One of the most authoritative, expressive and subtle artists of his generation
From Constantin Brancusi and Alberto Giacometti to Anthony Caro and David Smith, from the typical modernist immersion in tribal art and idols to minimalism, William Turnbull experienced and expressed it all, yet he absorbed the influences and remade them, so that the work he produced could never be mistaken for anything but his. As ill fortune had it, this generation was the one whose start in life was delayed for several years by the second world war. But when Turnbull did begin, he seemed to spring fully formed into life as an artist: he counted Horse, a bronze of 1946, as a canonical work.
He was born in Dundee, the son of a shipyard engineer, and left school at 15 because the Depression left his family broke, if not actually destitute. He worked as a laborer, but went to evening classes in art, where one of his teachers, Fred Mould, was an illustrator with the publishers DC Thomson, home of the Beano and Dandy, as well as the Sunday Post and other assorted newspapers and magazines. Mould was impressed by Turnbull's potential and put him on the DC Thomson payroll.
Whatever else Turnbull learned there, while sharpening pencils and filling inkwells, the most useful aspect was meeting other cartoonists and illustrators, many of whom were deeply interested in fine art and urged him to aim for a place at what they saw as the finest art school in Britain, the Slade, in London. This would have to wait, because in 1941 Turnbull joined the RAF and served as a pilot in Canada, India and Ceylon (now Sri Lanka). After the war, he hastily assembled a portfolio and with it won his place at the Slade in 1946. Within the first few days there, his future was determined.
He wandered into the sculpture department, felt instantly at home, as though he was back in the busy shipyard workshops he had visited when his father was still in a job, and, in effect, signed up as a sculptor for life. Apart from reading art books as a boy, he had devoured American comics sent to him by relatives living in the US, and this, along with the training at Thomson, left him with an appreciation of art that was utterly non-hierarchical. In his second year at college, Turnbull visited Italy, where the grace of the Raphaels, Ghirlandaios and Leonardos impressed him, but left him cold. He preferred what were still called the "primitives", the muralists and altar panelists of the 14th and 15th centuries up to Piero della Francesca, and the earlier Greek art of the pre-classical period.
At the Slade, he made friends with his fellow Scot Eduardo Paolozzi. The two discovered their mutual enjoyment of comic book images – Paolozzi was probably the first artist to employ them directly in his work – and, from Paolozzi, Turnbull learned the direct approach to sculpture, modelling in cement or in wet plaster around an armature, neither of them methods encouraged by the Slade at that time. Turnbull's uncle in Dundee was a coppersmith, and from him he learned to solder together copper sheets and rods. One of his sculptures of this period, Game (1949), consisted of rods which could be moved and slotted in a fresh configuration into different holes on a flat platform.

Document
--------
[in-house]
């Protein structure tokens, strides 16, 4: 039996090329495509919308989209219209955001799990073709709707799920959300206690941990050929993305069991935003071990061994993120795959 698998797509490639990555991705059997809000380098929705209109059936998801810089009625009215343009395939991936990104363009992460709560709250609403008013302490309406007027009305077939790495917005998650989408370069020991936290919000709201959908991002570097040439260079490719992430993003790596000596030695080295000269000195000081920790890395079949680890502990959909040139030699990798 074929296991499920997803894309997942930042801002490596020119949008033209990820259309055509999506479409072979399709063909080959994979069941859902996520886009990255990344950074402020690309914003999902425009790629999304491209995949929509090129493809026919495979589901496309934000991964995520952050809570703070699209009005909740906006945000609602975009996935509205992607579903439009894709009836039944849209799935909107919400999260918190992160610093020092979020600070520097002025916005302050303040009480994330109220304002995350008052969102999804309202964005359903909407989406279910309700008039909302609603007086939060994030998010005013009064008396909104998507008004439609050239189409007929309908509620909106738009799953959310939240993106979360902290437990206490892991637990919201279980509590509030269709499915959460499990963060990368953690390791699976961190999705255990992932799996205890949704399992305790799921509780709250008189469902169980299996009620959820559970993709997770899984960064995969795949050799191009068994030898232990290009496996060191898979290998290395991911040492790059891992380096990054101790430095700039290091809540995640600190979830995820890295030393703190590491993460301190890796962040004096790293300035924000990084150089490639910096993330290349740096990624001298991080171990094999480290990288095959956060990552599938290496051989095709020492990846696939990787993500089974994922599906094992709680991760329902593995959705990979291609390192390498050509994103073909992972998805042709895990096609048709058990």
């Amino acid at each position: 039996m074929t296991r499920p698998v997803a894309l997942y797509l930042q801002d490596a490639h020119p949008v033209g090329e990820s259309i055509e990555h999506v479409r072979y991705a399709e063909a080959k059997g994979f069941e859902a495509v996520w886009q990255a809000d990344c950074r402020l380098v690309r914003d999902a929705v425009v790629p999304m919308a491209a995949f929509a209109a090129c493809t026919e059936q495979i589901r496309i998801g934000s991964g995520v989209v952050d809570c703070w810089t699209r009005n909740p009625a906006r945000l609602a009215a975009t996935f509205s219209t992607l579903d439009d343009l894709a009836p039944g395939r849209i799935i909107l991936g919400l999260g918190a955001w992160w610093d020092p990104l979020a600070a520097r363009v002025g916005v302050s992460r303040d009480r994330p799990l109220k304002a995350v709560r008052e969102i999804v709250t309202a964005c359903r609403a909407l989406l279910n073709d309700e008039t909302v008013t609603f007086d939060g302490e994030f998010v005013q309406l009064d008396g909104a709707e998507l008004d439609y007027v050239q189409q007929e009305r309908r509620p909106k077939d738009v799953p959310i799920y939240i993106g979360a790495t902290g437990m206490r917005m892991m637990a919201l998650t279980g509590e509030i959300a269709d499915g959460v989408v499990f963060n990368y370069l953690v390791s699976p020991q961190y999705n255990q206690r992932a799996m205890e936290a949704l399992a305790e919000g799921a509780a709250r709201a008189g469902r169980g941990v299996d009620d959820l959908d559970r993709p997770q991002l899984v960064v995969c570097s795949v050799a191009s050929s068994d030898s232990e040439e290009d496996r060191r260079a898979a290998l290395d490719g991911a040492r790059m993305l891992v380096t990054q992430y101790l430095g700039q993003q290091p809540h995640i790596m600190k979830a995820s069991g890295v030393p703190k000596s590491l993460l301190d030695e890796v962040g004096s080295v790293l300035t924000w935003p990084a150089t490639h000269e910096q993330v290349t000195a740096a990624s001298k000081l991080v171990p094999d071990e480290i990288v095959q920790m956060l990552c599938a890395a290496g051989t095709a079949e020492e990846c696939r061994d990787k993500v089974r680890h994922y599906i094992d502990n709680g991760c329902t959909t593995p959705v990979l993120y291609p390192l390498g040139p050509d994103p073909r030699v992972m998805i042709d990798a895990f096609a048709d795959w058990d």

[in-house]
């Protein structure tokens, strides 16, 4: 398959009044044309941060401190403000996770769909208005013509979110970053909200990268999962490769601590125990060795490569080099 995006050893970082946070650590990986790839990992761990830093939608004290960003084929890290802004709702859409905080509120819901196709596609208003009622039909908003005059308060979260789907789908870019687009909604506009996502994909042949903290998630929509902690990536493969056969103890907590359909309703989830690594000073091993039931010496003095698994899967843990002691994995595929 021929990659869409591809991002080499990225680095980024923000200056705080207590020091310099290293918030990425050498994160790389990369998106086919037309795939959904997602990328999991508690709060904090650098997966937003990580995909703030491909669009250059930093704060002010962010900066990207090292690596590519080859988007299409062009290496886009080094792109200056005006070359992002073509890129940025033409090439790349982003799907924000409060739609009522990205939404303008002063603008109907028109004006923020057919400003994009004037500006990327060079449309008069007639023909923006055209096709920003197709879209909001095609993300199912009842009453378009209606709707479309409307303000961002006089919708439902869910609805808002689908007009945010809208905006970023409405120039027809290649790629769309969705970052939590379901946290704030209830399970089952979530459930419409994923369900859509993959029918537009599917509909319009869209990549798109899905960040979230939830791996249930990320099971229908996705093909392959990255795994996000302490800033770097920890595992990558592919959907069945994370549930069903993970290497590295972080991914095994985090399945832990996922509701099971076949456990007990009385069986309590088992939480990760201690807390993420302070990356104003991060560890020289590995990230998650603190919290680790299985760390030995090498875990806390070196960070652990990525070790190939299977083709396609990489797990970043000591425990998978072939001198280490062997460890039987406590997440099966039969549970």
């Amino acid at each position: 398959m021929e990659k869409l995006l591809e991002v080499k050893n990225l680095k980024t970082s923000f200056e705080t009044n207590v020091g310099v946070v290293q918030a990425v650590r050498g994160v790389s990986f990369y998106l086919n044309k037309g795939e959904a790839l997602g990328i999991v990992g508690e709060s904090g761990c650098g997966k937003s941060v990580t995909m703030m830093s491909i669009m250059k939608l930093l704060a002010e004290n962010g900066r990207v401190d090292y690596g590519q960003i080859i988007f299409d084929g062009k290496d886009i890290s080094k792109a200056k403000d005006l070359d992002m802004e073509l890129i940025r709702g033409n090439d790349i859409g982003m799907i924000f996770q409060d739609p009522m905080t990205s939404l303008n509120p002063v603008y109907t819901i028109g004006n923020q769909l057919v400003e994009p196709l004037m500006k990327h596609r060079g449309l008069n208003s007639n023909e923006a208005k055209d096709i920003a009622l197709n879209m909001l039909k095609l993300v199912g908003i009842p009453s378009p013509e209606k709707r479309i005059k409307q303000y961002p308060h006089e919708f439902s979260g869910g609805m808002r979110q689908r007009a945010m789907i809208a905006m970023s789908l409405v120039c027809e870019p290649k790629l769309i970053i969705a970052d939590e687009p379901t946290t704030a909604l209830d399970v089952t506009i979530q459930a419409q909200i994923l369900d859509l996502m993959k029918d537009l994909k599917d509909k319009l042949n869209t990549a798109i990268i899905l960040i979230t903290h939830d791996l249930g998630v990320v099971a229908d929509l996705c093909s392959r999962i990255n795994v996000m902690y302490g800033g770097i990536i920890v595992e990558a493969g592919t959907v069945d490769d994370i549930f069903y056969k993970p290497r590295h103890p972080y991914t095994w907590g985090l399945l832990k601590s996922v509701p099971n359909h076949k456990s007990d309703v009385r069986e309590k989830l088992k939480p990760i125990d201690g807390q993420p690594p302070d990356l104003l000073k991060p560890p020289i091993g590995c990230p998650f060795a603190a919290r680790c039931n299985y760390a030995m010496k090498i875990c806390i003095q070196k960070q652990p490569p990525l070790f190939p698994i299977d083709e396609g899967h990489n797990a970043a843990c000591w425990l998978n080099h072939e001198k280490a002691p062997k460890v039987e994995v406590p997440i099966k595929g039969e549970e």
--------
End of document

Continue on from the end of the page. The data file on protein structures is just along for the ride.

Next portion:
In 1948, without completing the Slade course, he arranged to pick up his grant in Paris (to satisfy bureaucracy, he signed up at an art course that he never attended) and went to live there for two years. Art was not the glamorous focus of the media in those days, even in Paris, the capital of the art world, and a young artist had merely to knock on the studio door of a master to gain admission, which is how Turnbull became a friend of Giacometti. His little bronze Mobile Stabile (1949), now in the Tate, is one of the best of his works unequivocally made under the influence of Giacometti's prewar surrealist sculptures of tiny figures moving around oblivious of each other on small bronze platforms.
In 1950 he exhibited at the fast rising Galerie Maeght, but when his Slade grant ran out in October that year Turnbull returned to Britain, just in time to join the team of young radical artists, including Paolozzi, Patrick Heron and Alan Davie, who were teaching part time at the Central School of Art in London on a course devised on the basis of the Bauhaus method.
In Paris, Paolozzi and Turnbull had met the critic David Sylvester who, back in London, fixed a show for them at the Hanover Gallery, then the liveliest in London. In 1952, Herbert Read included Turnbull in his famous exhibition at the Venice Biennale, New Aspects of British Sculpture. In the mid-50s Turnbull moved away from his linear approach to sculpture and developed a series based on the sort of objects he had seen in ethnographic collections, including those of the British Museum. There are female figures, more like the vastly ancient fertility symbol the Venus of Willendorf than the Venus de Milo; bronze heads as abstract as Brâncusi's, but heavily scored; totems and standing figures.
Turnbull was painting as well as sculpting, and though some of the later abstracts look like a second-hand take on Barnett Newman, many, composed mostly of broad horizontal brush-strokes in blues, greys, ochres, reds and greens, are packed with nascent energy and survive as remarkable paintings to this day.
A Tate retrospective of 1973, stretching back to the work of his student days, confirmed Turnbull's consistency of approach through the years. He showed widely around the world (with a mini-retrospective curated by Sylvester at the Serpentine in 1995; and a major show which launched the Underground Gallery at the Yorkshire Sculpture Park in 2005) and his work is in many of the great public collections.
Michael McNay for The Guardian